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Two artists. After some disappointments with real women, one of them creates a sculpture. He changed something here, polished there. After a while his ideal image of a woman emerges. The sculpture becomes part of his daily life. He treats the sculpture as if she were real. One day he asks the gods to send him a woman like her. In the evening, returning home from a celebration, she feels warm to him. Suddenly he can feel with his own fingers, blood is running through the veins of his beloved woman. His sculpture came alive.
The other artist just recently had a new block of stone delivered to his workshop. Marble. He puts the stone in a place where he can walk around it. Where he can look at it from all sides and watch how different lights of the day change the appearance. After a while he starts to take parts off. With a hammer and a chisel he works his way forward. He wants to deduct the form from the material. The dusty air makes it nearly impossible to see the fi gure that is actually emerging. Sometimes it seems weird to him: Why should this corner be harder than the other? How does he know which line to follow, what to take away? Piece by piece Michelangelo discovers the fi gure inside the stone. He just needs to take away the raw parts. Later he would say: with every block of stone I was trying to find what was already there. I saw the figure hidden inside.
Professional and personal development
Why do I, who rarely work with art, write an article about it? Pygmalion and Michelangelo can also be applied to professional and personal development. How are my assumptions shaping my way to deal with people? Do I try to get to the core of a person, where do his or her talents and values lie? Or do I have clearly defined requirements, which a staff member needs to fulfill and work towards him fitting into the picture? Do I try to find out where my own talents lie and search for opportunities to apply these competences? Do I aim to use the talents of my staff members at its best? Or do I think about the requirements for a task or a project and look for the colleagues that can best fulfill these tasks?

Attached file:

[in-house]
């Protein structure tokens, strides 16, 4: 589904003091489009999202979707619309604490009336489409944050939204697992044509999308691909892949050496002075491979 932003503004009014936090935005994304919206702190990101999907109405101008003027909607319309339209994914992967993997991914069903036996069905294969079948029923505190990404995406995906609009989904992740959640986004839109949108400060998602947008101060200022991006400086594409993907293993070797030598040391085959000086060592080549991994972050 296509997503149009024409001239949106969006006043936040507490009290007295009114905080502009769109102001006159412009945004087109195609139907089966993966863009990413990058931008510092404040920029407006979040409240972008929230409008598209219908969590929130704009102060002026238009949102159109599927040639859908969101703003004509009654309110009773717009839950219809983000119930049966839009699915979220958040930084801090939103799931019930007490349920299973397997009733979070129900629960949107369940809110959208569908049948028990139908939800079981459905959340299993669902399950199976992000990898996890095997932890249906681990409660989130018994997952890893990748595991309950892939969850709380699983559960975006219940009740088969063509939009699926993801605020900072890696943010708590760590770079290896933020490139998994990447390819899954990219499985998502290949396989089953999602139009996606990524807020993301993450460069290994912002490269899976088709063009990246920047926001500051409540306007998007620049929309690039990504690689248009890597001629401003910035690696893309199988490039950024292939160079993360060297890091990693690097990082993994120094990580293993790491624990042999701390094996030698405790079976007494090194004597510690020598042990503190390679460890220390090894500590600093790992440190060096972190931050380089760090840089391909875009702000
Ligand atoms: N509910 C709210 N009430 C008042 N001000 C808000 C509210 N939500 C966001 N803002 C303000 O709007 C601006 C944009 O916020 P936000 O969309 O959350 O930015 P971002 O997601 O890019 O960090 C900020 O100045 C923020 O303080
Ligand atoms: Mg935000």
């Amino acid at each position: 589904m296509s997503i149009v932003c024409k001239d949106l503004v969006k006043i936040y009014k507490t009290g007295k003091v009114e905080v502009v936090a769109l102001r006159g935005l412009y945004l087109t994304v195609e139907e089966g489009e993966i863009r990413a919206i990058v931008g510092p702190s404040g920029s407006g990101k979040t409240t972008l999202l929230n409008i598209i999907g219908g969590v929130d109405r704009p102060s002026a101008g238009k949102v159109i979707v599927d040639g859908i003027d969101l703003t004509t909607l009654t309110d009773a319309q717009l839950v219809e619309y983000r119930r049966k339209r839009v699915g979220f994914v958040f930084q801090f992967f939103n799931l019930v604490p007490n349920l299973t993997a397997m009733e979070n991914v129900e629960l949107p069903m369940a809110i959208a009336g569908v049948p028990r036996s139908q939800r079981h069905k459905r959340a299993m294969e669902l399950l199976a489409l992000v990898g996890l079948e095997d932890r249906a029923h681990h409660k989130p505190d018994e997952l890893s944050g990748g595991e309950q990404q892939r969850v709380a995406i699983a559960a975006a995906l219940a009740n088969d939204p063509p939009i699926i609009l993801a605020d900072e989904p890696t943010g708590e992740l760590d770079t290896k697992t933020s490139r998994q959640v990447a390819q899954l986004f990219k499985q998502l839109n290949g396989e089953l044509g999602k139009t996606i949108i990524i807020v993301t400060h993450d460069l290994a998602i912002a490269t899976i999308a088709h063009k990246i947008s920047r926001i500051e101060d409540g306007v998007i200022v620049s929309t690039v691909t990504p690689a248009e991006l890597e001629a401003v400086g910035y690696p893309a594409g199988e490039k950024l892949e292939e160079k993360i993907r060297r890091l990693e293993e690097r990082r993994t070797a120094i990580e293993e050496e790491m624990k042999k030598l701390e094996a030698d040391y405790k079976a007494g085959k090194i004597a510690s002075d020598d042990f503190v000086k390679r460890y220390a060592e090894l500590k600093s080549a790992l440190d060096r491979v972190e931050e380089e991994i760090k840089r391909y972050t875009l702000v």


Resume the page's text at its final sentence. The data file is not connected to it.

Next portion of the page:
Both approaches have their advantages and rights to exist. They might only develop their full power when you combine them. However, it seems to us that currently Pygmalion rules the worlds of professional development. Defined profiles that people apply for. Persons who adapt to the presented frameworks and neglect other important talents and essential parts of themselves. Weaknesses are “eliminated”.
I would like to see more Michelangelo next to all the Pygmalion in the working world. I would wish that our educational institution motivate students to explore their talents and strengths; to give people the opportunity to express the potential hidden inside block of stone.